Tuesday, August 07, 2007

Dog Catches Car

What would a dog do with a car when if catches a car?

Aoun Gains a New MP Seat

Mabrouk!

Now, he’s only short another 50 to win the presidency. And he has to keep in mind that most Maronites in the Metn voted against his candidate, who was defeated in his own village. He’s going to miss his allies in Jbeil and Kesrouan.

And those Syrian votes will not come cheap

Gemayel Wins a Majority of Maronites

Mabrouk!

But then he wasted his moral victory by attacking the Armenian votes. Verbal outburst are expensive in politics… True, the Tashnag may have marshalled a few dead men to vote for Aoun. But those same zombies had voted for the Kataeb before, and could do so again when the tables are turned.

He will need all the support he can get if he hopes to be president another time. After all, we’re all here because of the great job he did last time… And his latest outburst does not look very presidential.

The Armenians Taught March 14th a Lesson

Mabrouk!

True, those who claim March 14th usurped the Armenian representation in 2005 by abusing Syrian-era electoral laws to impose MPs with only 3% Armenian support. But Bikfaya’s a long way from Borj Hammoud. By stumbling into a fight that is not their own, the Tachnag really stuck their necks out this time…

Far out.

Murr Established Himself as Kingmaker

Mabrouk!

But we knew that already, so why did he spend so much capital on something of so little consequence? True, the Syrians may have twisted a few arms, which explains why Sheikh Amine reserved his venom for the Tashnag. True, March 14th needs his son as a ministerial seat filler.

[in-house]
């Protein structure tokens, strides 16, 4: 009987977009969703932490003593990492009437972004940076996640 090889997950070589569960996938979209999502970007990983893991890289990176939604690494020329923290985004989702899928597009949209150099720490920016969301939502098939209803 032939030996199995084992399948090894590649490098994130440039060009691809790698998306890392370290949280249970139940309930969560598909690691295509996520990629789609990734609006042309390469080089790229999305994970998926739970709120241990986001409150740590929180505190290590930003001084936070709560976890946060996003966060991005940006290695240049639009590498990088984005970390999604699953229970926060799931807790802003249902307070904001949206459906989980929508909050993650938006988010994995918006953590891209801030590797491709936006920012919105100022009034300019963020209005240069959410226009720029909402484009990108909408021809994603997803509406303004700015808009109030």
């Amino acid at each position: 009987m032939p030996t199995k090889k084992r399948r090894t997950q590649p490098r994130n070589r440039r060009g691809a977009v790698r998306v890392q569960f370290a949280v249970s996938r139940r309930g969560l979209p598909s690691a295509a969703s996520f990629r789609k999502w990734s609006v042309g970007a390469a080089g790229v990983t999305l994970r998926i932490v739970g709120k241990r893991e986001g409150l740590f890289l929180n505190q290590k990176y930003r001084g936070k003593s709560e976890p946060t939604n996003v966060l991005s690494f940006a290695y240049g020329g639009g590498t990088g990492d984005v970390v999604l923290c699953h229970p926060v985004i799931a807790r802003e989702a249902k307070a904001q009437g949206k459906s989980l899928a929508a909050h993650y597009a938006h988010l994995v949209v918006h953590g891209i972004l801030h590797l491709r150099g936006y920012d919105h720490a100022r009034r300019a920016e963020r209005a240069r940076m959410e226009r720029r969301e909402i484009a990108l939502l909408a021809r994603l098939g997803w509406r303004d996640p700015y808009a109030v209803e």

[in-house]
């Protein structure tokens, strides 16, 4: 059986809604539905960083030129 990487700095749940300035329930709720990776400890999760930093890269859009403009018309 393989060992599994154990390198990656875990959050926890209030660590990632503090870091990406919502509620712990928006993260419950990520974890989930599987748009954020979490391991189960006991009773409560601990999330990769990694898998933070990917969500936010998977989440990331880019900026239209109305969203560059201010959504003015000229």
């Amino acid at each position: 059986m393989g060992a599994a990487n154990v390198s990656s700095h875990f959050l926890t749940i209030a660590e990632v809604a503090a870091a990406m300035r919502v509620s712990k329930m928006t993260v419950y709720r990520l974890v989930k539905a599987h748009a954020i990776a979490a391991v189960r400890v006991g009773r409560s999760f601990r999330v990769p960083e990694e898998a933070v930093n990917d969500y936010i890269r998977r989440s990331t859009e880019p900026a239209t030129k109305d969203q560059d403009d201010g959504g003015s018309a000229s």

But how long can King Lear maintain his high wire act?

Back to square One...

Sometimes, politics is about more than just the art of the possible. It is about choices. Good choices, hopefully.

In this case, every one made bad decisions, and everyone won a little, but not enough to change matter. They fought one another to the stalemate prior to June 2005. So the question remains; as each top dog clutches their "victory":

Now that the dog caught the car…

What can it do with it?

4 comments:

Amos said...

Great post, Jeha.

I am still confused about the details of the Armenian brouhaha though. Can you explain this, from the IHT article on the May 2005 elections:

The Tashnag Party, which is composed of Armenians, was disgruntled because four seats normally reserved for Beirut's big Armenian community had gone unopposed to Hariri's candidates. It also called for a boycott.

Why exactly did these 4 seats go unopposed?

Jeha said...

Amos

The Syrian electoral laws were arranged to Jerry-rig majorities that the power-in-charge wanted.

There is a decent analysis by Barry Rubin on the way those laws work. Excerpt;